"The Picture of Dorian Gray "is Oscar Wilde's enduringly popular story of a beautiful and corrupt man and the portrait that reveals all his secrets.
Entranced by the perfection of his recently painted portrait, the youthful Dorian Gray expresses a wish that the figure on the canvas could age and change in his place. When his wish comes true, the portrait becomes his hideous secret as he follows a downward trajectory of decadence and cruelty that leaves its traces only in the portrait's degraded image. Wilde's unforgettable portrayal of a Faustian bargain and its consequences is narrated with his characteristic incisive wit and diamond-sharp prose. The result is a novel that is as flamboyant and controversial as its incomparable author.
About the Author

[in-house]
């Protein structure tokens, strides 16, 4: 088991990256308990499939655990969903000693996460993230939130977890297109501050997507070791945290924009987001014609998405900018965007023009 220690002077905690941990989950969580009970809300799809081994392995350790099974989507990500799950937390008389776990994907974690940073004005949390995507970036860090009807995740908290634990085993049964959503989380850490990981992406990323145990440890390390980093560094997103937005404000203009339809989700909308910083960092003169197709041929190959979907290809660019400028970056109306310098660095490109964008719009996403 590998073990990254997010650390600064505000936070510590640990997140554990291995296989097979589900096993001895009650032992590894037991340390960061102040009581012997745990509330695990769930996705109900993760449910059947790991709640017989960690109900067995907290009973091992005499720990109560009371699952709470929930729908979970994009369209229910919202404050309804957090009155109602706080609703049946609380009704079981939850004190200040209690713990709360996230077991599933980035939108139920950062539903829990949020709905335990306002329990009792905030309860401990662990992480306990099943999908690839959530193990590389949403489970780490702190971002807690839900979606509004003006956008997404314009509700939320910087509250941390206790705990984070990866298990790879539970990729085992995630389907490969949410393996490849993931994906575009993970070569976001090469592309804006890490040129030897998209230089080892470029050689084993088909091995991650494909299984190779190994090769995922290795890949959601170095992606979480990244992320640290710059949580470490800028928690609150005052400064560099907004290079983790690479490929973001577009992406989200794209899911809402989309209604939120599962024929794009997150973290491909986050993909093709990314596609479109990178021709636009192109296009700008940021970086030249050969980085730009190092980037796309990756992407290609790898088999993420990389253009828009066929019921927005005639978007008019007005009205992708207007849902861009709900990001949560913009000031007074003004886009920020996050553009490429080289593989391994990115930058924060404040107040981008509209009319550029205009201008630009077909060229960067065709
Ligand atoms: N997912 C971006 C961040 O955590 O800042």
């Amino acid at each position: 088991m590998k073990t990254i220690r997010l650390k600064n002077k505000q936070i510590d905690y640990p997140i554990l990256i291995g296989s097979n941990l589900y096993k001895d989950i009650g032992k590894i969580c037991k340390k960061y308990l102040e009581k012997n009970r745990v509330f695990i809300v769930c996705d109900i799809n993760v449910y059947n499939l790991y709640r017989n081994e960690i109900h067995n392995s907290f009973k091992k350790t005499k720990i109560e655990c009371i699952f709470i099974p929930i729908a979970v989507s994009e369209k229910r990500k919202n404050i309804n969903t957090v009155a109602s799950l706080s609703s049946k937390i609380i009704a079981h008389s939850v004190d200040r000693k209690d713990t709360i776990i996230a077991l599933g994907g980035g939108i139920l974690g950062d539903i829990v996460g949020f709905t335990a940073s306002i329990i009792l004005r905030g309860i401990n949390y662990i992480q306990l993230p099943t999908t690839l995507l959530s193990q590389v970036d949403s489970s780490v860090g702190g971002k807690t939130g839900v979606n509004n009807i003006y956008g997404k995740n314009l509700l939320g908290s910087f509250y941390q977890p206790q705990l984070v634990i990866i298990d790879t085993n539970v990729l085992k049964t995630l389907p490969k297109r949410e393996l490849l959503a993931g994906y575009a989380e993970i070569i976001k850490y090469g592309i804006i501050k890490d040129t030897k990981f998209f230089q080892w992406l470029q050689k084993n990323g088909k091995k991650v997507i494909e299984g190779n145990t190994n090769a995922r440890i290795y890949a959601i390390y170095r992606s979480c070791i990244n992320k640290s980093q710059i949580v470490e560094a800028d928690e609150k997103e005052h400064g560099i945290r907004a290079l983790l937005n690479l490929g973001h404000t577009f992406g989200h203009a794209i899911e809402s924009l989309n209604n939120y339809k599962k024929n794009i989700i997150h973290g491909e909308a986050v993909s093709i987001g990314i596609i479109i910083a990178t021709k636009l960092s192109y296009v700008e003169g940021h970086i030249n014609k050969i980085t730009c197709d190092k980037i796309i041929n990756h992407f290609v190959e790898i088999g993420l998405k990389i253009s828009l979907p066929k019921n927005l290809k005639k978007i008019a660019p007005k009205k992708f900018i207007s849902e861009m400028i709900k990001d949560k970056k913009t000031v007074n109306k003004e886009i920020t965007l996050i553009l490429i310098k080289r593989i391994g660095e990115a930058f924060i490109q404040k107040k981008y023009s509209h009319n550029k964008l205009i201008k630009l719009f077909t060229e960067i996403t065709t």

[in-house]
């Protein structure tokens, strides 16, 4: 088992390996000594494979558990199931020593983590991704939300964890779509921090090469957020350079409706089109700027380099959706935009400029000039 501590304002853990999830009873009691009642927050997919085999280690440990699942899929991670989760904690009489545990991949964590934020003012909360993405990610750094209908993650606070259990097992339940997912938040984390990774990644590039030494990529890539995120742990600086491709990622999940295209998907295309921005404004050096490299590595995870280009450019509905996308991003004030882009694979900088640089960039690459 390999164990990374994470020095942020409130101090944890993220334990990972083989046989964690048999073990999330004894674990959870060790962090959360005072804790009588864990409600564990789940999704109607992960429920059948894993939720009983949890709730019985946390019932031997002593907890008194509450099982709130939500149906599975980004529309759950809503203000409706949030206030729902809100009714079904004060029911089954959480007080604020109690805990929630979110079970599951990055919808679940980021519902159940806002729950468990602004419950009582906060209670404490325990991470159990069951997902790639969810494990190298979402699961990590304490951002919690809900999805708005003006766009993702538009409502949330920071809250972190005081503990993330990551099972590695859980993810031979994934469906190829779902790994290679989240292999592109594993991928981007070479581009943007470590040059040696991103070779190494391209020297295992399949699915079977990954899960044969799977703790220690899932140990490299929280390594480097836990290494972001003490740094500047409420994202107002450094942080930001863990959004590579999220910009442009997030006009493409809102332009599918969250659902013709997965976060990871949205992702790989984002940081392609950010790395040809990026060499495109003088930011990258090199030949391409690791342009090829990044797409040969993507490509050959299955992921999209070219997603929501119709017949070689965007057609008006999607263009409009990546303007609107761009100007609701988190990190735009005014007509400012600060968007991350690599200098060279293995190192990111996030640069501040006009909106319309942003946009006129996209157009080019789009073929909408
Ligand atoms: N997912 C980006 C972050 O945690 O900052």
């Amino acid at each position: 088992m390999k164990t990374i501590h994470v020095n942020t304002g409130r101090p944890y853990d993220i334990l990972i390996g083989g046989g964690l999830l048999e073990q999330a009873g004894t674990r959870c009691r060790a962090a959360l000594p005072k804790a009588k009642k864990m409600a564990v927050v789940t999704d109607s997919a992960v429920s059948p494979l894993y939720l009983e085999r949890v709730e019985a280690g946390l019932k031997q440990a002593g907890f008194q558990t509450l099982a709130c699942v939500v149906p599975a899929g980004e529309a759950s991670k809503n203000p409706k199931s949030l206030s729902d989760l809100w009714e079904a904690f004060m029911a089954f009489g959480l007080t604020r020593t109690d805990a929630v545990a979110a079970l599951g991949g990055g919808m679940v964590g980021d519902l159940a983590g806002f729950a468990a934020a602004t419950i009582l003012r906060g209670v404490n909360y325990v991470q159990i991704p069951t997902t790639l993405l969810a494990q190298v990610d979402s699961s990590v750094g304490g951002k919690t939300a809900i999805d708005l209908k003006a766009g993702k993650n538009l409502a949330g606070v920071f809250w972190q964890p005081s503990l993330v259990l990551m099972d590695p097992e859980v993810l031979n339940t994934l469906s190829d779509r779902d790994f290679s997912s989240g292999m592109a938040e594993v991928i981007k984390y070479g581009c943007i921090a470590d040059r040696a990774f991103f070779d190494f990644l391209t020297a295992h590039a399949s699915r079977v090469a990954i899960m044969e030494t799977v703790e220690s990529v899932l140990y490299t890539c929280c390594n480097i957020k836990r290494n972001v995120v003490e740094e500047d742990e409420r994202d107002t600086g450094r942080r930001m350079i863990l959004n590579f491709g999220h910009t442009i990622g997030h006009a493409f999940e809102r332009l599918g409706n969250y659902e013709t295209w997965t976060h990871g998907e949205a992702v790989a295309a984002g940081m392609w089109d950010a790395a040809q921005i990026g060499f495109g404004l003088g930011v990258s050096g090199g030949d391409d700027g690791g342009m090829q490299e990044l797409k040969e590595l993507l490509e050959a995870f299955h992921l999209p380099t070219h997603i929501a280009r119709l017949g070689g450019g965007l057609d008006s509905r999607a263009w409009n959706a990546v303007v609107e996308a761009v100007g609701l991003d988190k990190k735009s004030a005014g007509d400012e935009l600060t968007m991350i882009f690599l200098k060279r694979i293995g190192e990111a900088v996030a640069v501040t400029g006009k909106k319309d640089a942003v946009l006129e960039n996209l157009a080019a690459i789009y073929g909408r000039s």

Oscar Fingal O'Flahertie Wills Wilde (16 October 1854 - 30 November 1900) was an Irish author, playwright and poet. After writing in different forms throughout the 1880s, he became one of London's most popular playwrights in the early 1890s. Today he is remembered for his epigrams, his novel The Picture of Dorian Gray, his plays, as well as the circumstances of his imprisonment and early death. Wilde's parents were successful Anglo-Irish Dublin intellectuals. Their son became fluent in French and German early in life. At university, Wilde read Greats; he proved himself to be an outstanding classicist, first at Dublin, then at Oxford. He became known for his involvement in the rising philosophy of aestheticism, led by two of his tutors, Walter Pater and John Ruskin. After university, Wilde moved to London into fashionable cultural and social circles. As a spokesman for aestheticism, he tried his hand at various literary activities: he published a book of poems, lectured in the United States and Canada on the new "English Renaissance in Art," and then returned to London where he worked prolifically as a journalist. Known for his biting wit, flamboyant dress and glittering conversation, Wilde became one of the best-known personalities of his day.